A display of two generations of musicians, somewhat perceived as worlds apart but with one thing in common - a melody that speaks to the masses and is not age discriminating. Tumediso Loeto, otherwise known as Shanti Lo, who is three decades younger than the legendary Oliver ‘Tuku’ Mtukudzi, has become a maestro in his own right. The duo dishes out tunes that stay imbedded in anyone’s mind. Like the many who have featured in the Mascom Live Sessions, they have left a long lasting impression and inscribed their names and left footprints at the home of these sessions, Botswana Craft.
Shanti Lo has the ability to warm up a stage for any musician irrespective of experience or genre and still capture hearts. With his gyrating moves and infectious energy, he is capable of making women and men alike scream and ask for more. Shanti Lo has mastered the art of ‘manipulating’ his audience into eating right from his palm. This is a rare skill of many musicians his age, especially in a genre known to be predominantly of adult appeal. As he belts out his tunes such as the much appreciated, ‘O ya Kae’, this rare gem knows exactly where he wants his audience and in no time takes it there. Such talent he has manifested in a genre known to many as jazz but unknown as such to the legendary Mtukudzi, who prefers not to categorise and just term it music.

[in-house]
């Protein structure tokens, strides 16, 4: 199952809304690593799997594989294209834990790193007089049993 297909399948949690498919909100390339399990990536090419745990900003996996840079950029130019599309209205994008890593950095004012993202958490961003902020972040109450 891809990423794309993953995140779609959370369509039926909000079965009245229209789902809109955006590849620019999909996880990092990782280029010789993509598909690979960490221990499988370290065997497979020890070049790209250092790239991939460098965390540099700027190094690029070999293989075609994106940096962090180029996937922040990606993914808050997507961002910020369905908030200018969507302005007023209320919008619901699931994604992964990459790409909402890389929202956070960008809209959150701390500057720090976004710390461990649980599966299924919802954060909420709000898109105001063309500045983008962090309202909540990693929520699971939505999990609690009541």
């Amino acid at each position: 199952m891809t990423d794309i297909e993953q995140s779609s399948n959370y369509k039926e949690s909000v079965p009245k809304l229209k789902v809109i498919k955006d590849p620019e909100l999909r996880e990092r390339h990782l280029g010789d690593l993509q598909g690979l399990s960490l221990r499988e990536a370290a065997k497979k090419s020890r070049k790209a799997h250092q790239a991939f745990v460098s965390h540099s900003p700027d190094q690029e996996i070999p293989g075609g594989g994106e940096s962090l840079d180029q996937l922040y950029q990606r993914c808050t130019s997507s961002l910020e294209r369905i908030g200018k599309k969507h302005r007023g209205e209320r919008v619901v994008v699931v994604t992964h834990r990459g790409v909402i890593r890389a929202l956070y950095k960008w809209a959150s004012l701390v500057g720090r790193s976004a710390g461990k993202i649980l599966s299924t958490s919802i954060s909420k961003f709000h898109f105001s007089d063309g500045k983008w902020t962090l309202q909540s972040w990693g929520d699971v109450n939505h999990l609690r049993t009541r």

“What is jazzy about it?” he quizzes in his usual calmness.
On the other hand, Mtukudzi captures his legion of fans, young and old with his husky voice, graceful stage moves and perplexes them as he strums his acoustic guitar, an instrument that sets him apart from the rest in his class. Still, with such distinct sound, he would rather not term his music which has in the past earned itself a string of categories, from traditional, afropop and chimurenga to what is now known as Tuku Music. But he maintains, his is merely African music.
Mtukudzi, unlike his age mates, moves from strength to strength. If anyone had been at his show at the same venue last year, they would have not believed he would pull a show more entertaining than that. Infact, some of his fans would say, ‘the old man has seen better days and that age has definitely taken its toll on him.’ But like the tallest tree that catches the strongest wind, Tuku keeps getting better and better by the years. Mtukudzi says his performances in Botswana are purely fun, even when he keeps coming back because he never feels any pressure to outdo himself from previous performances.
For a man who in 2010 lost a son and seemed to be hitting rock bottom as he led a life which became the subject of rumours and innuendo, as well as brushing off fears of death because of his frail looks, he keeps going strong. In fact, he told BG Style that he has no intention of calling it quits.
In a rather shocked response, he quizzed, “why?”
“I cannot run away from myself,” he said.
On September 22, he will be 60 years old and he is set to release his 61st album, which he said will feature new songs. His manager, Sam Mataure said Mtukudzi will stage a big show in Harare, Zimbabwe on September 21.